Edward Raymond Hanford was born in Ohio in 1845, the second of three children. He grew up in Allegany County, New York. He worked on the farm of William Guilford near Belfast, New York prior to the Civil War.
Edward enlisted as a private in the 93rd New York Volunteer Infantry at Belmont, New York on a three year enlistment. He was mustered into Company E on January 30, 1862. Although only 16, he listed his age as 21 on his enlistment documents.
After service with his regiment during the New Bern and Antietam campaigns, Edward transferred to the regular army. He was one of more than two dozen members of his regiment to enlist in the 2nd U.S. Cavalry in October 1862. He was enlisted into Company H by regimental adjutant James McQuesten at Harpers Ferry, Virginia on October 22, 1862. His enlistment documents describe him as 5’7” tall, with gray eyes, brown hair and a fair complexion. He again listed his age as 21.
There was nothing particularly noteworthy about Private Hanford’s service over the next two years. He served as a private through all of the grueling campaigns of 1863 and most of 1864 without incident or wound.
This changed in the Shenandoah Valley on October 9, 1864 during fighting near Woodstock, Virginia, or the “Woodstock Races,” as they became known to the Cavalry Corps of the Army of the Potomac. Private Hanford captured the flag of the 32d Battalion Virginia Cavalry in hand to hand fighting. In General Orders dated October 14, 1864, Hanford was awarded the Medal of Honor for extraordinary heroism. Interestingly, he was not promoted following the award.
Private Hanford was discharged from the army at the expiration of his term of service at Hagerstown, Maryland on January 31, 1865. After the war, he moved to Calaveras County, California. In 1880, he roomed at Egan’s Hotel in Sheep Ranch, California, where he worked as a miner. He married Emma Viana Nunes later that year, on November 4th. Records of their life together are scarce, but in 1888 Hanford was registered as a farmer in nearby Rich Gulch.
Edward R. Hanford died in an accident on January 30, 1890 in Calaveras County at the age of 49, leaving behind a wife and four young children. He is buried in the Mokelumne Hill Protestant Cemetery, Calaveras County, California.
California Voter Registers, 1888 (accessed online March 24, 2014).
Lambert, Joseph I. One Hundred Years With the Second Cavalry. San Antonio: Newton Publishing Company, 1999.
NARA, RG 94, Register of Enlistments in the U.S. Army, 1798-1914
NARA, RG 94, U.S. Returns from Regular Regiments, 2nd U.S. Cavalry
Official Records of the War of the Rebellion, Series I, Volume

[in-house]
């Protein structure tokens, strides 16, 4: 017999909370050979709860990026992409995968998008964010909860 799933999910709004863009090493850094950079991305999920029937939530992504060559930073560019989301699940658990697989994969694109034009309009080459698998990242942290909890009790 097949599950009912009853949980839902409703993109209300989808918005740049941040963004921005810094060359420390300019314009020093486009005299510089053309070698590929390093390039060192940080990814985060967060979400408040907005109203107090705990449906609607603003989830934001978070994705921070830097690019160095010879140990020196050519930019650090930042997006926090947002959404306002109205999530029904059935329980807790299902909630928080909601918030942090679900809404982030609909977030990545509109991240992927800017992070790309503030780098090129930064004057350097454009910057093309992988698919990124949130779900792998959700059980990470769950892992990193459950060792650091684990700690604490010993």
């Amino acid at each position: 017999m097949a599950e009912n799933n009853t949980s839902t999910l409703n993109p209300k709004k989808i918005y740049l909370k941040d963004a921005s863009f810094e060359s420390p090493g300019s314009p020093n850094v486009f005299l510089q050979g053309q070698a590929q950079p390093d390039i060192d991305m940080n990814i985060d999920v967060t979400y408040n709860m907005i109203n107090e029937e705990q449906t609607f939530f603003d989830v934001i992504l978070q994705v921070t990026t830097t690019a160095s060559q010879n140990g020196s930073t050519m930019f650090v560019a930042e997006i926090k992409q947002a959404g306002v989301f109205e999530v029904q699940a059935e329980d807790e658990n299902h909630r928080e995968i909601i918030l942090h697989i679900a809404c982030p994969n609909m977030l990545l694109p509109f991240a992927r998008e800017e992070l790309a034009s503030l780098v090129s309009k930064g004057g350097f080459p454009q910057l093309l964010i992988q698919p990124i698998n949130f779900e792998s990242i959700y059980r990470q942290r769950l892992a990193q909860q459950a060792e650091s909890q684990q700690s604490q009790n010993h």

Rodenbough, Theophilus F. From Everglade to Canyon with the Second United States Cavalry. Norman: University of Oklahoma Press, 2000.
U.S. Census Data, 1850, 1860 and 1880 (accessed online March 24, 2014).
Clark B. Hall said:
Don, thanks for this fine post–one that reminds us both sides were comprised of men who served nobly and anonymously for four long years of war. And in Trooper Hanford’s case, he also served with heroic distinction. All honor to him..
Curious about one thing.. What was the mechanism that enabled an enlisted private to legally transfer to the regular cavalry, thereby voiding (apparently) his original enlistment terms? One assumes he (and others) rendered themselves voluntarily open to such a shift, but one can also imagine many a musket-toter would have rather preferred mounted service.
It seems to me that the 2nd US Cav (in this case) probably needed more troopers and therefore “put out the word,” resulting in Hanford’s professional shift. But one also imagines his infantry officers could not have been pleased at witnessing the “raiding” of their veteran ranks.
General Orders 167 of 1862 permitted members of volunteer units to join regular army units for the remainder of their enlistments. They were volunteer moves, and they joined in droves, particularly with members of infantry units hard hit during the Second Manassas and Antietam campaigns. The 6th US Cavalry picked up nearly 500 volunteers during the fall that we were able to document, and I turned up 125 for the 2nd US Cavalry for the month of October 1862 alone.
The regular regiments absolutely needed the manpower help at this time, as none of them were above 50% strength by this time. The issue was that the majority of these new troopers had no cavalry training, and spent the next several months in “dismount camps” that were of little use to their regiments.
Thanks for stopping by.